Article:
RealTime IT News

WorldCom's Day of Reckoning

As widely expected, WorldCom filed for bankruptcy protection late Sunday, marking the largest bankruptcy in U.S. corporate history.

With creditors breathing down its neck and a dwindling pile of cash, Clinton, Miss.-based WorldCom bowed to the inevitable, filing a petition with the U.S. Bankruptcy Court of the Southern District of New York that listed $107 billion of assets, dwarfing Enron's $63 billion filing last year.

The bankruptcy filing is unlikely to dramatically affect service for the No. 2 long-distance provider and the largest operator of Internet backbone. The filing essentially protects WorldCom from its creditors while it puts in place a plan to reorganize the company.

Along with the filing, WorldCom announced it lined up $2 billion of debtor-in-possession financing, arranged by Smith Barney, JP Morgan and GE Capital. The company said Citibank, JP Morgan Chase and GE Capital had already committed $750 million, which would fund the company's operations during reorganization. The facility is subject to approval by the bankruptcy court.

"Chapter 11 enables us to create the greatest possible value for our creditors, preserve jobs for our employees, continue to deliver top-quality service to our customers and maintain our role in America's national security," WorldCom CEO John Sidgmore said in statement. "We will emerge from Chapter 11 as quickly as possible and with our competitive spirit in tact.

In the battered telecom sector, Chapter 11 is certainly not new. WorldCom joins the ranks of companies like Global Crossing, Williams Communications, 360networks, XO Communications, and Winstar.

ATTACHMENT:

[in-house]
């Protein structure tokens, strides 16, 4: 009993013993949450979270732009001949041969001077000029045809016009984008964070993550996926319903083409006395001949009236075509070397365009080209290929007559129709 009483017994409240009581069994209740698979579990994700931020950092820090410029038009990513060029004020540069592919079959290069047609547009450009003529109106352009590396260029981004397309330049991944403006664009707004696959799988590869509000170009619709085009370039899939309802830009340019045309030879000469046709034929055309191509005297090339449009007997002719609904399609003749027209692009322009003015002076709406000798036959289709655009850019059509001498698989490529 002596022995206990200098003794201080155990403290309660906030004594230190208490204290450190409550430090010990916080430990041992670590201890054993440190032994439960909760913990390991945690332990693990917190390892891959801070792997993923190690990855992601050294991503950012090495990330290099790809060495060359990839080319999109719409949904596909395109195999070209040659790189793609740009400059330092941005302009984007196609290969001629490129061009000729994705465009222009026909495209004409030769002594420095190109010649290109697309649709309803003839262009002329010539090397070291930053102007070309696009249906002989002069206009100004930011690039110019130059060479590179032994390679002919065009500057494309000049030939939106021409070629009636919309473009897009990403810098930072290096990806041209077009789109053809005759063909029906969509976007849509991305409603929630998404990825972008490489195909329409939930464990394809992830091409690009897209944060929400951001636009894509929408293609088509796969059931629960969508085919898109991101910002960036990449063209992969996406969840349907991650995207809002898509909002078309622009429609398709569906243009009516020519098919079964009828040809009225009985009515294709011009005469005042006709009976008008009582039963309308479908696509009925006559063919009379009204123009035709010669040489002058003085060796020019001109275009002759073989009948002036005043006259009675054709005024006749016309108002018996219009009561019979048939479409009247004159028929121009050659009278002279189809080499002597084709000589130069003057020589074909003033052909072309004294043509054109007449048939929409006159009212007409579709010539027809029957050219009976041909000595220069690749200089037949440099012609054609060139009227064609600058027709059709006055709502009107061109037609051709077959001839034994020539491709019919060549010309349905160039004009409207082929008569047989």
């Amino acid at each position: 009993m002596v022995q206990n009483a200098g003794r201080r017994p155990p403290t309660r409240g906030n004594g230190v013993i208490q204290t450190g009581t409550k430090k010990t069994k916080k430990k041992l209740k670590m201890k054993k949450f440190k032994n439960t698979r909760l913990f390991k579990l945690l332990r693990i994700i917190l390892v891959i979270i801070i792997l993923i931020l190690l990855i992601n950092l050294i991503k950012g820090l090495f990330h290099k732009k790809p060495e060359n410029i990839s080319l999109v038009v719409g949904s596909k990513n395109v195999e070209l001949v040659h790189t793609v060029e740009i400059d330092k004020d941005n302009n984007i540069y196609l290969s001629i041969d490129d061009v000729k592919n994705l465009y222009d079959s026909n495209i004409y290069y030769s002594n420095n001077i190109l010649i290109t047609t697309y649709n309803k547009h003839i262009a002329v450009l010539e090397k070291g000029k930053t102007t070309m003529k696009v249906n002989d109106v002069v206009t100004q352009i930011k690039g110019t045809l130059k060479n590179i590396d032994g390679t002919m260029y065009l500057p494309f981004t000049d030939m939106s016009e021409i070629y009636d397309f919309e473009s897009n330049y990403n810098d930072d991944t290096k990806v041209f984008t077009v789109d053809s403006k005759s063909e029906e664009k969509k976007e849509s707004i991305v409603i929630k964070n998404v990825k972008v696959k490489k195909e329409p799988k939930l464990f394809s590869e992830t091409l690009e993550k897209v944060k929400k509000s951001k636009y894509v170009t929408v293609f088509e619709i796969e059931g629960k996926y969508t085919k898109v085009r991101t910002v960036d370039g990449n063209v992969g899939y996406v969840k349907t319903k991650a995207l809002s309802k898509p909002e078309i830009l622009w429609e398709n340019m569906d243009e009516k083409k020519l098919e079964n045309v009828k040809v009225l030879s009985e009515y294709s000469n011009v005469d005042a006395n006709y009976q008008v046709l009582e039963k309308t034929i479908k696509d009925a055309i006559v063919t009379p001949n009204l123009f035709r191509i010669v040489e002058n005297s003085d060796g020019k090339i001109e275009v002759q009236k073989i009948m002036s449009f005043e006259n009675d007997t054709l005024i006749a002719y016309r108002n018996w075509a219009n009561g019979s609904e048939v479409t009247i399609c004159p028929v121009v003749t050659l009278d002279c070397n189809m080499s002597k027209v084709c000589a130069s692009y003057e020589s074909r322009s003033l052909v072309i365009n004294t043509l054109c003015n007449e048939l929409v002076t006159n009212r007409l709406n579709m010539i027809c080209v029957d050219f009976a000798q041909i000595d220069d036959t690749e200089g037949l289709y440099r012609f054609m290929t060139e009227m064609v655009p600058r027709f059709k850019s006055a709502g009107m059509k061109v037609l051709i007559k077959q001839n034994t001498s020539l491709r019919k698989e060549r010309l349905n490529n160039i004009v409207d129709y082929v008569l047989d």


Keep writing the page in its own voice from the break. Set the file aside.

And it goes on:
Industry analysts have pointed out that bankruptcy is far from the end of the WorldCom story, with it carrying some advantages, like deferring payments to bondholders.

"Companies emerge from bankruptcy over and over again," said Giga Information Group analyst Lisa Pierce. "It's reasonably certain that [WorldCom] will emerge."

Earlier this month, Sidgmore issued assurances that WorldCom's backbone network would not see any disruption.

WorldCom's bankruptcy comes less than a month after it admitted inflating its profits by $3.8 billion over a year and a half's time, rocking a telecom industry already reeling over a string of bankruptcies and mountains of debt. Despite promises to quickly right the ship, Sidgmore could not sway the reluctance of WorldCom's creditors, many of whom ponied up $2.65 billion in loans just weeks before the restatement, to give the company leeway.

The hard line pursued by its creditors, combined with the insistence of many WorldCom venders for up-front payments, quickly eroded the company's financial situation. While Sidgmore declared WorldCom integral to U.S. national security, Bush administration officials, from Secretary of Defense Donald Rumsfeld to Federal Communications Commission Chairman Michael Powell, downplayed any threat from a WorldCom bankruptcy.

Last night, Powell told The New York Times that he did not think the bankruptcy filing would not disrupt customer service.